In the words of the Starks, winter is coming—and it's going to be bad. Using a new model to forecast the sun's activity, scientists predict solar activity will fall by 60% in the 2030s to conditions not seen since a "mini ice age" in 1645. For almost two centuries, scientists have known that the sun's activity changes on a 10- to 12-year cycle. Each cycle is slightly different, and predicting the sun's activity has proven difficult thanks to a dynamo caused by fluid deep within the sun. However, after reviewing magnetic field activity over three solar cycles, researchers say they've found a second dynamo close to the sun's surface. "They both have a frequency of approximately 11 years, although this frequency is slightly different," researcher Valentina Zharkova explains. The new model based on the pair has allowed for "unprecedentedly accurate predictions," per Science Daily. As if to crush all hope of warmth, Zharkova notes they're 97% accurate.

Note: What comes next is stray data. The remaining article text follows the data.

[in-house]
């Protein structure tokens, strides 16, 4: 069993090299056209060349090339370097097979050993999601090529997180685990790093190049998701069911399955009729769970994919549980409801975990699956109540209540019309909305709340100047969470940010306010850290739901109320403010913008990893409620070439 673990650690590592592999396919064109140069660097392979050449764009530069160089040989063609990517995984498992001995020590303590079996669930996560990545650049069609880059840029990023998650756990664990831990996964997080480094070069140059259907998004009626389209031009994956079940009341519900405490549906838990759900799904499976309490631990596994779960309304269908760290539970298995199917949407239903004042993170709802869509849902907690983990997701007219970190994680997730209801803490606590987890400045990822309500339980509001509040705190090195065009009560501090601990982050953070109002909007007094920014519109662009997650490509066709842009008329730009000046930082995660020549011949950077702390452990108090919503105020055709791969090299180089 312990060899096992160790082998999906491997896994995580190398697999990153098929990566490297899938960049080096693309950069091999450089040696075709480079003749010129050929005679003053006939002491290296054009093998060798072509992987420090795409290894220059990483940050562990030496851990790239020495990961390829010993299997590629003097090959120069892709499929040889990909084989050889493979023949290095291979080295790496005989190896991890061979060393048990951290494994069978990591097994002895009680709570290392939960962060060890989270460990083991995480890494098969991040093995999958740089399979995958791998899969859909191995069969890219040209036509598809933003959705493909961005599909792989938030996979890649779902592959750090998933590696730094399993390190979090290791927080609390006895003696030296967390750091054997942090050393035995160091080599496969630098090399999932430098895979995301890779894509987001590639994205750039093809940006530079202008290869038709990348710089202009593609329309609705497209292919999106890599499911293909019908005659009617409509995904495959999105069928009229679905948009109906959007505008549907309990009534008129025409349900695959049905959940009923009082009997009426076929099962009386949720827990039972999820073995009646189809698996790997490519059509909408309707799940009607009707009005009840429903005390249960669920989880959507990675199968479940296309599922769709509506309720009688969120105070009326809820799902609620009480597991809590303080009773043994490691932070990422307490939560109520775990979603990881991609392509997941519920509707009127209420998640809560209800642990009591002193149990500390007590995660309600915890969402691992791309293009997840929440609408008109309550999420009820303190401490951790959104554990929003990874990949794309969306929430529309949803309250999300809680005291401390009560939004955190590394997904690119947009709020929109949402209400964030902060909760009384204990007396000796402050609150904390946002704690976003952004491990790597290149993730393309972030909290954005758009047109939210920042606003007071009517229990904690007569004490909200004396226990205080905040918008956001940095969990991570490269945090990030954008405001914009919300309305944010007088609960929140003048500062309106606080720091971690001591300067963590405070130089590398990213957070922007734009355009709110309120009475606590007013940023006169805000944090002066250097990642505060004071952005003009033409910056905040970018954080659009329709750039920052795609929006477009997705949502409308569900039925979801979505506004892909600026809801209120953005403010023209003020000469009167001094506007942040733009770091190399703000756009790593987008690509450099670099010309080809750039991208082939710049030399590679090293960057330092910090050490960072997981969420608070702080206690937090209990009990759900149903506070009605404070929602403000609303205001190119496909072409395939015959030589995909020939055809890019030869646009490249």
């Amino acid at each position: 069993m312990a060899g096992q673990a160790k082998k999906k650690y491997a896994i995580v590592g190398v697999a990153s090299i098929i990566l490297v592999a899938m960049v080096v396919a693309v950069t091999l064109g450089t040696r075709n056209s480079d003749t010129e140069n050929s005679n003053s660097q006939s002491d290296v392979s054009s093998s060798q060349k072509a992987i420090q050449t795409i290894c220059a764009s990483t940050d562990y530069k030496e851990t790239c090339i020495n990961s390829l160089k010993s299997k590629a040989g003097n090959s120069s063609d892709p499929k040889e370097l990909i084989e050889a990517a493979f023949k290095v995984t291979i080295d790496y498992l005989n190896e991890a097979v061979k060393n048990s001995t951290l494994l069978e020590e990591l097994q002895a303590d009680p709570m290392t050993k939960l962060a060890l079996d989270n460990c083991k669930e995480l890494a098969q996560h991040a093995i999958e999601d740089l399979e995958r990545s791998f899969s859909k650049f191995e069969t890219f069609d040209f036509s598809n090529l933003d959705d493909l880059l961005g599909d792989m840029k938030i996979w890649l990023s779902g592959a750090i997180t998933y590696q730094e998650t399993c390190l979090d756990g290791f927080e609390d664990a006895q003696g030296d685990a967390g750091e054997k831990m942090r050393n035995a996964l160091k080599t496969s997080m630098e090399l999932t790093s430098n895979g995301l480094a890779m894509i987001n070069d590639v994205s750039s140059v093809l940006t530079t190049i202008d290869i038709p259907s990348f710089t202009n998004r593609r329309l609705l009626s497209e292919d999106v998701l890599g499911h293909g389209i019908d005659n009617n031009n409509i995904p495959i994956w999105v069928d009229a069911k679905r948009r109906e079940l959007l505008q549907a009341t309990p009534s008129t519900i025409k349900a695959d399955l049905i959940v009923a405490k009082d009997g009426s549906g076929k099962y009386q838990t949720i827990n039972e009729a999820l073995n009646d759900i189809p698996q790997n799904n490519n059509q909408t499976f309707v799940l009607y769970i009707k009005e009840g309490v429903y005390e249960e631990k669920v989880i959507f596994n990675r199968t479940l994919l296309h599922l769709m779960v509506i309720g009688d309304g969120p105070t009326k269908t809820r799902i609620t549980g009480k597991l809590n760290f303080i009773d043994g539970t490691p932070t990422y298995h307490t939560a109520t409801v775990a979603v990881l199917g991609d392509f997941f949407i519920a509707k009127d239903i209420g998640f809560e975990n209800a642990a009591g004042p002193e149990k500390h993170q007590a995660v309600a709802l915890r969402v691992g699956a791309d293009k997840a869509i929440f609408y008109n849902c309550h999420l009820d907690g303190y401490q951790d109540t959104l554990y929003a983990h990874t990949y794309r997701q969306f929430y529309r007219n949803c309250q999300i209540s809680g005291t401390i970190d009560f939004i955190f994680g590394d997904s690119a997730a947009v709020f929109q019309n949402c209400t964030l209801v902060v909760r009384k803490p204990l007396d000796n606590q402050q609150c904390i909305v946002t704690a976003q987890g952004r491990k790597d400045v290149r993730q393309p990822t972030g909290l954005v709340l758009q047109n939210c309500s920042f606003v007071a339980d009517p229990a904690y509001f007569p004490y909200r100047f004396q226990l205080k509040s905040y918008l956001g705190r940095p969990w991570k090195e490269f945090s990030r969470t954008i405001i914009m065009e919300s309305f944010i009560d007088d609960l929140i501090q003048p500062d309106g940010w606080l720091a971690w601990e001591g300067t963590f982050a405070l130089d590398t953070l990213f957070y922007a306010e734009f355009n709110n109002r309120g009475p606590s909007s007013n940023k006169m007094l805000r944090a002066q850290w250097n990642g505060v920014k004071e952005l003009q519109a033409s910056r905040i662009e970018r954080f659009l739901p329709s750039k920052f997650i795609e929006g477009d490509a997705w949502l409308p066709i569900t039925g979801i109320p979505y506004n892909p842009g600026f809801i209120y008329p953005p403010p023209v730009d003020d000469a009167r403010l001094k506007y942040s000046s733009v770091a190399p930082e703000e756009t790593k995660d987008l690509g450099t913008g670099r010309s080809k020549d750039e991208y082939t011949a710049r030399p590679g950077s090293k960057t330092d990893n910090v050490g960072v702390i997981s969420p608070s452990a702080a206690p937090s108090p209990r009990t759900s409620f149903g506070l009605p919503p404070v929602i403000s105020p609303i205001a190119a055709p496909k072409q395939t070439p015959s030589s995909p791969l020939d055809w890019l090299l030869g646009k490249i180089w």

That doesn't mean we're all going to freeze solid. Zharkova explains that, according to the "double dynamo" theory, two sets of magnetic waves, "originating in two different layers in the sun's interior," sway between the sun's Northern and Southern hemispheres. When they are "in phase ... we have strong solar activity." But when the "two waves exactly mirror each other, peaking at the same time but in opposite hemispheres of the sun," as is predicted for 2030 to 2040, "their interaction will be disruptive, or they will nearly cancel each other. We predict that this will lead to the properties of a 'Maunder minimum.'" The Maunder minimum, also known as the Little Ice Age, brought significant temperature drops to the Northern Hemisphere from 1645 to 1715, causing England's River Thames to freeze during the winter of 1683-84, reports the Telegraph. Haaretz, which puts the dates at 1300 to 1870, reports some countries suffered crop failure and famine. (The sun is already partly to blame for our shortening spring.)